Nature can and does cope with those minor injections of CO2, the dust is where volcanoes cause problems but all of these pale into insignificance against the billions of tonnes of CO2 mankind has vented through combustion of fossil fuels.
Except the amount of CO2 from geological processes is pretty much a WAG. Some of it relies on 'fingerprinting', ie looking at the isotope ratios of the carbon and assuming old carbon must have come from fossil fuels.. But then volcanic or natural methane seeps have the same fingerprint.
But the amount humans produce pale into insignificance against the amount produced naturally by stuff like soil bacteria, or simple organic decay.. Which can also be climate related, and why in the historical record, CO2 tends to follow warming. But when the effect precedes the cause, it gets harder to argue CO2 is the major causative factor.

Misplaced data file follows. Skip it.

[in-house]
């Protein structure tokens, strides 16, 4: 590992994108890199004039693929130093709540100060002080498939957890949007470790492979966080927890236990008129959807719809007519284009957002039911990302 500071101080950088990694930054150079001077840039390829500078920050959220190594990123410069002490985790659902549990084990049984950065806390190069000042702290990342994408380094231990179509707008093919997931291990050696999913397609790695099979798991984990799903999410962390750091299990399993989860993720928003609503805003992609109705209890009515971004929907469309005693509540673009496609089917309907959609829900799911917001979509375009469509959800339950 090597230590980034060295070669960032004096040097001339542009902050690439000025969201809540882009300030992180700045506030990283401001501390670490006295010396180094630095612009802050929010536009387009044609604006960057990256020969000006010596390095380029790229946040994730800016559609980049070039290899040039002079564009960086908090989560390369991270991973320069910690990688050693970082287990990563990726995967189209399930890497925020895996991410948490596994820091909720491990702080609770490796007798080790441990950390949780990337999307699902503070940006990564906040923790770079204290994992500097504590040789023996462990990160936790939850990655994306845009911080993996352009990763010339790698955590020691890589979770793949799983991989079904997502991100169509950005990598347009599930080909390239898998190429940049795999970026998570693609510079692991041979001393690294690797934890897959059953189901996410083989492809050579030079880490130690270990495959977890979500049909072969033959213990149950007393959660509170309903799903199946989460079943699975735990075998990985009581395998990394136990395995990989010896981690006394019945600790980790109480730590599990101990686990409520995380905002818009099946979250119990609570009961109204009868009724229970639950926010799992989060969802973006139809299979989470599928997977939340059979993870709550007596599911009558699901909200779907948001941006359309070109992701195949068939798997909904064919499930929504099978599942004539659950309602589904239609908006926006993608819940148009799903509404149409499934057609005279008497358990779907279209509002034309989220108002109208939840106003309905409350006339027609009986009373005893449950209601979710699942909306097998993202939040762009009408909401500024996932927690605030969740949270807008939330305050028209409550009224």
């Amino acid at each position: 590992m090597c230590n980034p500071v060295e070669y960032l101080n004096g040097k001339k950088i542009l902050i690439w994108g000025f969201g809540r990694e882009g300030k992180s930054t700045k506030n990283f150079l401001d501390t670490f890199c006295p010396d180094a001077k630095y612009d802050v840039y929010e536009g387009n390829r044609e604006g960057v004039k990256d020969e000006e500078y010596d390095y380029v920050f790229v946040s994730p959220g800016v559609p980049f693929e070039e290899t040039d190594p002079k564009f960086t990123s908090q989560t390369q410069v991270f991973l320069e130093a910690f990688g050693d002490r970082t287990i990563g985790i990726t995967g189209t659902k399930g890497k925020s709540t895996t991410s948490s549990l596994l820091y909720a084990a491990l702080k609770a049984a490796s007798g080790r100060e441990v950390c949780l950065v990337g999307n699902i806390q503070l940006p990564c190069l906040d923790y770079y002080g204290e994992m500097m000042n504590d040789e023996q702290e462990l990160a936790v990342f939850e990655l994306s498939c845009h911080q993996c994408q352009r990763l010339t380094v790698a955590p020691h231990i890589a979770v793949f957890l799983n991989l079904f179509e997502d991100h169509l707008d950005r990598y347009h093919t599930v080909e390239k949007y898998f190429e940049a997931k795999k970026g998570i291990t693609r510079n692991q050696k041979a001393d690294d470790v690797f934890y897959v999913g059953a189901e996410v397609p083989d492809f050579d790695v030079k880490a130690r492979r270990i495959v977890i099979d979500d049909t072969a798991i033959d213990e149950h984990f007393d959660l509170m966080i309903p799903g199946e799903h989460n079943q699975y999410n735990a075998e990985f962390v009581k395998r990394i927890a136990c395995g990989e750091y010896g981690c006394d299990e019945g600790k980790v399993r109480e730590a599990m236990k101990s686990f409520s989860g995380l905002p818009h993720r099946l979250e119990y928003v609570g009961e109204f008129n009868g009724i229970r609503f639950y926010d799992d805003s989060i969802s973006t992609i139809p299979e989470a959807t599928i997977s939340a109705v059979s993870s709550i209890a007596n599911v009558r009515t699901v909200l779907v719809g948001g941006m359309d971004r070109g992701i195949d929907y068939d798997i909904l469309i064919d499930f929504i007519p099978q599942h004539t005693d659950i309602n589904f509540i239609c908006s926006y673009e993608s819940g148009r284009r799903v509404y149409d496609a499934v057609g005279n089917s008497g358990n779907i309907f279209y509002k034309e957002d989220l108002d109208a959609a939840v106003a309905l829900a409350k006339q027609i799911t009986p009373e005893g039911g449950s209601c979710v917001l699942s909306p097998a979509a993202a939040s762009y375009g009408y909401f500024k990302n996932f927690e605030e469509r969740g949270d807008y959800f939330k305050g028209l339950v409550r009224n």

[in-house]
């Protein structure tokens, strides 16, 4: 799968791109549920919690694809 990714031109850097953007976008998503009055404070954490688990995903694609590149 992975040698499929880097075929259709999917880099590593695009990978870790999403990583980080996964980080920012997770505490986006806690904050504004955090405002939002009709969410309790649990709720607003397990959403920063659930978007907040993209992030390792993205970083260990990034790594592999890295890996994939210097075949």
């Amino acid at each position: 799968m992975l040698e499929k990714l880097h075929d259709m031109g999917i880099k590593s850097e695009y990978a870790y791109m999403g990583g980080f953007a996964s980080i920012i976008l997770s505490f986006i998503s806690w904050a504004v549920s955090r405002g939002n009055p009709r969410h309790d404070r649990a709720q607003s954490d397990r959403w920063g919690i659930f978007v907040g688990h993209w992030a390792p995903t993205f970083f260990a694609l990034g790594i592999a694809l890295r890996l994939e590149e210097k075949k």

But such is clmate science. Quantifying natural processes is challenging, so easier to ignore them and assume prior to 1950 or whenever, our climate was in perfect equilibrium.. Which means ignoring stuff like Ice Ages (especially little ones) and ongoing geological processes like isostatic rebound as we recover from those. Which is also why Global Warming is good news, ie NY won't be under a few kilometers of ice any time soon.